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oxfordlearnersdictionaries.com:
(1) She was a curious mixture, part grand lady, part wild child.

my parse:
"Part grand lady" is a noun phrase.
"Part wild child" is a noun phrase.
"Part grand lady, part wild child" is a coordinate structure.
"Part grand lady, part wild child" is the appositive to the noun "mixture".
"Part grand lady, part wild child" is the supplement to the noun "mixture".
"Part grand lady, part wild child" is an adjunct.
"A curious mixture, part grand lady, part wild child" is a noun phrase with the head "mixture".

Is my parse correct?
If not, then could you please show me all mistakes I've made?

1 Answer 1

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Various sources claim that 'part' is a (flat) adverb in say

  • The television producer today has to be part news person, part educator.

part [4] {adverb} used as [ADVERB noun, ADVERB adjective]

If you say that something is part one thing, part another, you mean that it is to some extent the first thing and to some extent the second thing.

Perhaps this sort of partitive (eg 'half' in 'half man, half beast') needs a different POS tag.

However, I'd agree that in

  • She was a curious mixture, part grand lady, part wild child.

'part grand lady, part wild child' is an expository parenthetical in apposition to 'a curious mixture'. A colon could be used instead of the comma. An appositive demands that the strings in apposition be of the same type, so I'd say the parenthetical is nominal.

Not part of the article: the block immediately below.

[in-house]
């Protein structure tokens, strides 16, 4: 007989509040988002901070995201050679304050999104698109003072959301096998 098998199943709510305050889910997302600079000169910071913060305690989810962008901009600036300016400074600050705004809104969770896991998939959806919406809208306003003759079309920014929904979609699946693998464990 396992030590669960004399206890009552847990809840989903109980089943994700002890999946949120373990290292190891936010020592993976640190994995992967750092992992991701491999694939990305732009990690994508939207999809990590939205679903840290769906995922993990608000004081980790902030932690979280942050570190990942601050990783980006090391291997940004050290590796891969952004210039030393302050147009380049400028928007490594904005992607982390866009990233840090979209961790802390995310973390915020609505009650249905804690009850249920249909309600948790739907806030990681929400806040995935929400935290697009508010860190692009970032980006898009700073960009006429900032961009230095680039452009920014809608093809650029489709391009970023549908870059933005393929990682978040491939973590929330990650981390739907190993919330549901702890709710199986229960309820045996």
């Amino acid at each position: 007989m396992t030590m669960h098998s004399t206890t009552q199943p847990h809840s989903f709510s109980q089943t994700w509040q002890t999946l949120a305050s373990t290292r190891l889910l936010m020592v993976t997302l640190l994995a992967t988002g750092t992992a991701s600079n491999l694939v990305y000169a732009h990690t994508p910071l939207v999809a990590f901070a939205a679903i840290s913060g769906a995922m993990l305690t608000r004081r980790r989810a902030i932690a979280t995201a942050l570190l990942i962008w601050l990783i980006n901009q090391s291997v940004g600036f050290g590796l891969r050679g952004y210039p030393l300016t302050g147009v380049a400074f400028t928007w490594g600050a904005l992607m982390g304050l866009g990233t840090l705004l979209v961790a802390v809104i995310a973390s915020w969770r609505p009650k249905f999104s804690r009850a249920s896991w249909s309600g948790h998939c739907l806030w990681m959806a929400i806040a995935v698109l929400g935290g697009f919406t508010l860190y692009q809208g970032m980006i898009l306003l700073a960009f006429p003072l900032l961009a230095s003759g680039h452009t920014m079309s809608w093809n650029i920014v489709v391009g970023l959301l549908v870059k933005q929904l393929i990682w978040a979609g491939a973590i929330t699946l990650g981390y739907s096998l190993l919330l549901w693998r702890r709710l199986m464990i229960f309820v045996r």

[Collins; re-ordered]

Ning Zhang, in Coordinate Structures, CUP, writes:

In a coordination construction, which is universally available, two or more syntactic constituents are combined, with or without an overt coordinator.

So 'part A, part B' is a coordinate structure just like 'part/ly A and part/ly B'.

I'd not over-analyse.

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  • You wrote: "An appositive demands that the strings in apposition be of the same type, so I'd say the parenthetical is nominal." This sentence is unclear to me. Does it mean you think "part grand lady, part wild child" is a noun phrase? Thanks.
    – Loviii
    Commented May 13 at 12:26
  • It behaves as a noun phrase in this structure. I'll not commit myself further; people have stipulative definitions involving further tests that are arguably subjectively chosen. Commented May 13 at 13:42
  • If "part grand lady, part wild child" is a noun phrase, then it has two heads: “lady” and “child”. I've always thought a constituent couldn’t have more than one head. Am I wrong? Thanks.
    – Loviii
    Commented May 13 at 13:56
  • It's clearly two coordinated elements. I'm saying that 'a curious mixture' and 'part grand lady, part wild child' are complements in apposition, the latter a coordinate structure. Commented May 13 at 15:56
  • 2
    According to this blog post, part is a noun which does not require a determiner or article here; Geoffrey Pullum characterized such phrases as part man, part animal as "idiomatic constructions with anarthrous nominals", and CGEL seems to broadly agree, although not all sources do.
    – Stuart F
    Commented May 13 at 22:17

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